November 12, 2010 | | Comments 1
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Who’s making the most money?

According to the recently released 2008 National Sample Survey of Registered Nurses, a nurse’s salary is most highly correlated with his or her level of education. Typically, nurses in an advanced practice specialty or higher-level management position are the ones with the highest earnings.

Survey results show the top 10 nursing salaries as follows:

1.      Nurse anesthetist: $154,221
2.      Management/administration: senior management: $96,735
3.      Nurse practitioner: $85,025
4.      Nurse midwife: $82,111
5.      Management/administration: $78,356
6.      Consultant: $76,473
7.      Informatics nurse: $75,242
8.      Management/administration: middle management: $74,799
9.      Clinical nurse specialist: $72,856
10.   Management/administration: first-line management: $72,006

Health economists say it’s no surprise that nurse anesthetists are at the top of the list, since their education is extremely specialized, their liability risk is high, and they provide a type of care that generates high compensation for physicians who also provide it.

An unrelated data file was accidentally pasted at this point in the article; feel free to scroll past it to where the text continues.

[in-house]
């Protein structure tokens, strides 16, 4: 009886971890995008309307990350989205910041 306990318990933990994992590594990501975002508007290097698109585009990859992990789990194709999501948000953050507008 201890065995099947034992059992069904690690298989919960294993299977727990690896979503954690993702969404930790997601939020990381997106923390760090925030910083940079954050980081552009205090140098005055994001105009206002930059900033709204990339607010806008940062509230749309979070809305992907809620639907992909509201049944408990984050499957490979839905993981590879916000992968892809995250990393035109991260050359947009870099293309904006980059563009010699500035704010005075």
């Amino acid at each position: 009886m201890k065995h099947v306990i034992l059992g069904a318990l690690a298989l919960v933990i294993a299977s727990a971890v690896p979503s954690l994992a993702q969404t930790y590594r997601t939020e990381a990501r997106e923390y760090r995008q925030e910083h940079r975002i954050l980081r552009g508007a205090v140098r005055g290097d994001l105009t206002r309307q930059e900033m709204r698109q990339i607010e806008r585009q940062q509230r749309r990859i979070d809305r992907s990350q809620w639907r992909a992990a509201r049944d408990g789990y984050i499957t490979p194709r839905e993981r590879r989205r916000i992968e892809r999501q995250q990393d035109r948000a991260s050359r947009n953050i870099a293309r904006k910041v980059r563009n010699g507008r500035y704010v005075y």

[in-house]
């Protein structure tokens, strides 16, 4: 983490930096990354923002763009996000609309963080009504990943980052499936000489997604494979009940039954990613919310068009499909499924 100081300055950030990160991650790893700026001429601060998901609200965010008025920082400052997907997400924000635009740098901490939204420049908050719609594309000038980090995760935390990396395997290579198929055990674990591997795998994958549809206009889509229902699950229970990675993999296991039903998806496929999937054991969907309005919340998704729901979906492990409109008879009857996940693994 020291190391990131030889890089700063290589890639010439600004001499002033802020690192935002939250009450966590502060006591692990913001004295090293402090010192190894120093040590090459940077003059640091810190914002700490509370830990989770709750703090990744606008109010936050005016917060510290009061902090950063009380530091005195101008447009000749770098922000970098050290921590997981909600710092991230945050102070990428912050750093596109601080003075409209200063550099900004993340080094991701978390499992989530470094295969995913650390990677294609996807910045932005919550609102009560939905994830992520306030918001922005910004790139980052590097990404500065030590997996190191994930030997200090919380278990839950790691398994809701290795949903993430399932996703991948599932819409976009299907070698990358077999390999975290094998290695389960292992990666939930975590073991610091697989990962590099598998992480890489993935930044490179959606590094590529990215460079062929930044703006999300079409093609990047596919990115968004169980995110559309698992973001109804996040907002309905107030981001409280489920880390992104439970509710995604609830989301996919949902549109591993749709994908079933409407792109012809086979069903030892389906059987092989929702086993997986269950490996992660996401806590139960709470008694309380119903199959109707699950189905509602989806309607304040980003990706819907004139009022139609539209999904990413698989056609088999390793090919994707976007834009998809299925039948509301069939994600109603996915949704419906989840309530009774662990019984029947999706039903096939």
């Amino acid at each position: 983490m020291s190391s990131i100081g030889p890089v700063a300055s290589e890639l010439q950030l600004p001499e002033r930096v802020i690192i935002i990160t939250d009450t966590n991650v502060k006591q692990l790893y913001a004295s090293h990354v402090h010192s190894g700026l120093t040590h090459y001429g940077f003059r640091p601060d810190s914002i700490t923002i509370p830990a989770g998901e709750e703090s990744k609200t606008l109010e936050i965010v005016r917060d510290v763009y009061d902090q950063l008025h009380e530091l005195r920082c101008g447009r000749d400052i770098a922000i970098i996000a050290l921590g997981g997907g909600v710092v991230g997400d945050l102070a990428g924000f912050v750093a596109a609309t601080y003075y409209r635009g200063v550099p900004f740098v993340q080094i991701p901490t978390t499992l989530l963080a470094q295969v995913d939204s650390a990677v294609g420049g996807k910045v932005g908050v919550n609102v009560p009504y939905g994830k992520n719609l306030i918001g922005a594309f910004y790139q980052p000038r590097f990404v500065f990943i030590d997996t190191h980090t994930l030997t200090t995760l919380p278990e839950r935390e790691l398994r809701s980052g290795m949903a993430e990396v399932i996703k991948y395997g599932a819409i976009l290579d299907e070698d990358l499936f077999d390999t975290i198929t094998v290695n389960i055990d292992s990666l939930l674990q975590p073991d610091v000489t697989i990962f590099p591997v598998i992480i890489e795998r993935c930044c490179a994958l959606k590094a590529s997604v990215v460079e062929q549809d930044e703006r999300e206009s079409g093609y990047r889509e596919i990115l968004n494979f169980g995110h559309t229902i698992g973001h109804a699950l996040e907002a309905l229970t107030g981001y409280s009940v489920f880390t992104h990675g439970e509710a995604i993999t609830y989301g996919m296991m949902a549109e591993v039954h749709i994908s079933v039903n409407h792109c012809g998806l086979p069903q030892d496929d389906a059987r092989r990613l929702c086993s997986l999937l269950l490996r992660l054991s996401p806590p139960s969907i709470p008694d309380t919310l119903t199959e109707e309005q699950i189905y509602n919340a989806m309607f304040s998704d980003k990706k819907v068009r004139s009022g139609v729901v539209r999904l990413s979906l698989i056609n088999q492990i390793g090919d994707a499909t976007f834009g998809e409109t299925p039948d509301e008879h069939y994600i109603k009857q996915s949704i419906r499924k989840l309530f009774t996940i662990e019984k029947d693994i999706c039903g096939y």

The survey results also showed that nurses with graduate degrees usually have higher salaries. According to the survey, the average registered staff nurse made $61,706 in 2008, while nurses with an associate degree made $59,310, and nurses with a master’s or doctorate degree made an average of $69,616.

To get more information and statistics, click here.

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Jaclyn Beck About the Author: Jaclyn is an Associate Editor at HCPro, Inc. She manages three monthly newsletters; Strategies for Nurse Managers, Briefings on Infection Control, and Briefings on Hospital Safety, and manages four ezines; AHAP Staff Challenge, Infection Control Weekly Monitor, Hospital Safety Connection, and Nurse Manager Weekly. She graduated from Gordon College in 2007 where she earned her bachelor's degree in Business.

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  1. After reading this post I am convinced that I had better learn to negotiate my future salaries much better. If these numbers are right then I did not do a good job. After I got my BSN degree, and started down the path towards administration my income took some time to catch up with what my expectations had been. Perhaps I should consider a MSN.

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